The government should simplify the forms it asks citizens to fill in to enable the public sector to more easily manage and take advantage of Big Data warehouses, according to research.
A poll of 2,200 UK adults conducted by YouGov shows that more than four in five citizens (82 percent) claim they have never knowingly provided false information in a government agency form. This, reckons YouGov, puts the public sector in "prime position to collect a central repository of reliable and valuable 'big data'", assuming most of the 82 percent are telling the truth or not mistaken.
The conclusion of the "Communicating with the Citizen" report says "high-performance analytics" (HPA) could be used to glean the maximum benefits from this "clean" data, providing the government can also increase form response rates.
Respondents said the top four ways government could maintain or improve its communication with the general public were making it clearer what information is actually being asked for (69 percent), and the use of more simplistic language in documentation (54 percent). They also wanted the ability to complete and submit forms and payments online (50 percent), and the highlighting of key information in bold or "strong" colours in documentation (31 percent).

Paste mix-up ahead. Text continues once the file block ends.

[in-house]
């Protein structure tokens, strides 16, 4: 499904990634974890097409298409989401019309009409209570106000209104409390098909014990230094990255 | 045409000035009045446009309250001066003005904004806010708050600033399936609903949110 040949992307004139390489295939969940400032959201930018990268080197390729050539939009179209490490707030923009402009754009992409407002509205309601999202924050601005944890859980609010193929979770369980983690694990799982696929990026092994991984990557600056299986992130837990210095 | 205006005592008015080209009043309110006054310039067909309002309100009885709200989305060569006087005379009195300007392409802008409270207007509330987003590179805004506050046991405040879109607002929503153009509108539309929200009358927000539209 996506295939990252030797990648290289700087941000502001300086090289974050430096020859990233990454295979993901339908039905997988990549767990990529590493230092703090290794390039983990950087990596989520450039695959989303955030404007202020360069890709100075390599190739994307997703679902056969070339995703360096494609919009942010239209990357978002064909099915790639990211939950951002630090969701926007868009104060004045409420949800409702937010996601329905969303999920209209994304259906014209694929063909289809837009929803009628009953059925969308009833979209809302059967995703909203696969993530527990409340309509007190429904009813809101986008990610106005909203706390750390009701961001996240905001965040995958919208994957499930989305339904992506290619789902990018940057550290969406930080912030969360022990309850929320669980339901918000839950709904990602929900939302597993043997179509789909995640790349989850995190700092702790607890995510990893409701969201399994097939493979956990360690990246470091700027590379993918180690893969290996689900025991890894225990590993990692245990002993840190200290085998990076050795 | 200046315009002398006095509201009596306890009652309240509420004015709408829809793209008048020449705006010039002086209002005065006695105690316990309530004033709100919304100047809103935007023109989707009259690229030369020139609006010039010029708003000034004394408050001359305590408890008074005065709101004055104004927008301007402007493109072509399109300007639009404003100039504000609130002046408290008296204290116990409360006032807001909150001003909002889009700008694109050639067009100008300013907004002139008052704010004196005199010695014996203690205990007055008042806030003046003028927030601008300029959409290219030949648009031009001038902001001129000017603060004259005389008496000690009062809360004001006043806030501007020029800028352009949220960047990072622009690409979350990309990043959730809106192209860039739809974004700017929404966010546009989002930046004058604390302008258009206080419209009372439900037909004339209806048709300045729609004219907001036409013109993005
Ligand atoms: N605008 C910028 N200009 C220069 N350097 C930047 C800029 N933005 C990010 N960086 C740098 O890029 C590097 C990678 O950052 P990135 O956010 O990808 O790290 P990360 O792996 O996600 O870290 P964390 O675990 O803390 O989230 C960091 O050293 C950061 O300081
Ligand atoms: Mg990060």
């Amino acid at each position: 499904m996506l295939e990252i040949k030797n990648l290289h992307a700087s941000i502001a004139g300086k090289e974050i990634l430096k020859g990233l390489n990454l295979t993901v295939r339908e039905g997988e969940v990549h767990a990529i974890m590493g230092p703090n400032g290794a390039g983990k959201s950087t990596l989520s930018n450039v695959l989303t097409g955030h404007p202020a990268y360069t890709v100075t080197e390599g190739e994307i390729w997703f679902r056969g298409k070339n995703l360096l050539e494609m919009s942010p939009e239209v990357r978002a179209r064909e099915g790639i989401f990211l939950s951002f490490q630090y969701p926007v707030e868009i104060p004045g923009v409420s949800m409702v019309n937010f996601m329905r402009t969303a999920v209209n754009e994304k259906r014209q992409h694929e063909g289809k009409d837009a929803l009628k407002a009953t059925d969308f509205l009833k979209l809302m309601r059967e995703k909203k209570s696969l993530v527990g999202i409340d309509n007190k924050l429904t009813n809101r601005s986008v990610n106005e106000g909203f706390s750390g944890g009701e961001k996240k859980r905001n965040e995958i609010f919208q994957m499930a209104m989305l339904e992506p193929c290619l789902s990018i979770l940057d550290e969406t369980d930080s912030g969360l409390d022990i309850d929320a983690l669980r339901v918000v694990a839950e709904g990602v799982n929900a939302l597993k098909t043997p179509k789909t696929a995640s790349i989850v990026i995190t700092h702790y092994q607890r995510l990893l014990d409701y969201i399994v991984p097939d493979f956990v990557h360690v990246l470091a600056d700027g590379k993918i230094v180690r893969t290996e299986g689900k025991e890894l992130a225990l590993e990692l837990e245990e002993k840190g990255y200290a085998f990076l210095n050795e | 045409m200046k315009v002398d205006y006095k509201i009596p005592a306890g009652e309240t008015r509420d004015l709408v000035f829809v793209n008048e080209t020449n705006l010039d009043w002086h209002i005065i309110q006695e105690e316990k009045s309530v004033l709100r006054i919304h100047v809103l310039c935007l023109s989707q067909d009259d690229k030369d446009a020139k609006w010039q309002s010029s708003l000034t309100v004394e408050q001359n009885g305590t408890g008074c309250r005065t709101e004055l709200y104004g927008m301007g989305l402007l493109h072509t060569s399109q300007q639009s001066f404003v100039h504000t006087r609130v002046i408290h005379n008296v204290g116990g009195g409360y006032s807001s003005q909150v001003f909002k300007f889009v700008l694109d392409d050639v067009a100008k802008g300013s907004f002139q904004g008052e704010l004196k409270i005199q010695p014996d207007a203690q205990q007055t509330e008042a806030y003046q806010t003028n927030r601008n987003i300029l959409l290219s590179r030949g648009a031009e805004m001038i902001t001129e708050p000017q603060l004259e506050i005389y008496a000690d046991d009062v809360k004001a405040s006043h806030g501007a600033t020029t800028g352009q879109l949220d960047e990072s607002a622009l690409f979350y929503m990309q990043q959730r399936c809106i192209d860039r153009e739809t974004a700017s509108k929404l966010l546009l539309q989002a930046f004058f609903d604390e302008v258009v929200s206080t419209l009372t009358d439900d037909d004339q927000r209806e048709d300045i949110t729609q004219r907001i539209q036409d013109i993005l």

The report was commissioned by business analytics software firm SAS. Another recent report from the Centre for Economics and Business Research (CEBR) and SAS estimated that if central government could apply high-performance analytics to big data so as to improve its intelligence on citizens, there would be a £6.7bn economic benefit over the next five years.
While electronic communications can be harnessed to provide quick integrated updates to growing databases, the public prefer paper when communicating though.
The latest research found that a hard copy letter is the favoured method (50 percent) for receiving general government agency communications, followed by email (37 percent). Text messages (39 percent) and phone calls (23 percent) from a government agency were the most likely channels to be ignored.
Bernard Baker, director for the public sector at SAS UK and Ireland, said: "If the public sector adjusts its communication methods and tools in line with this feedback, not only will response rates improve, but so will the consistency and uniformity of the data being collected, putting public servants in a much stronger position to provide citizens with improved services."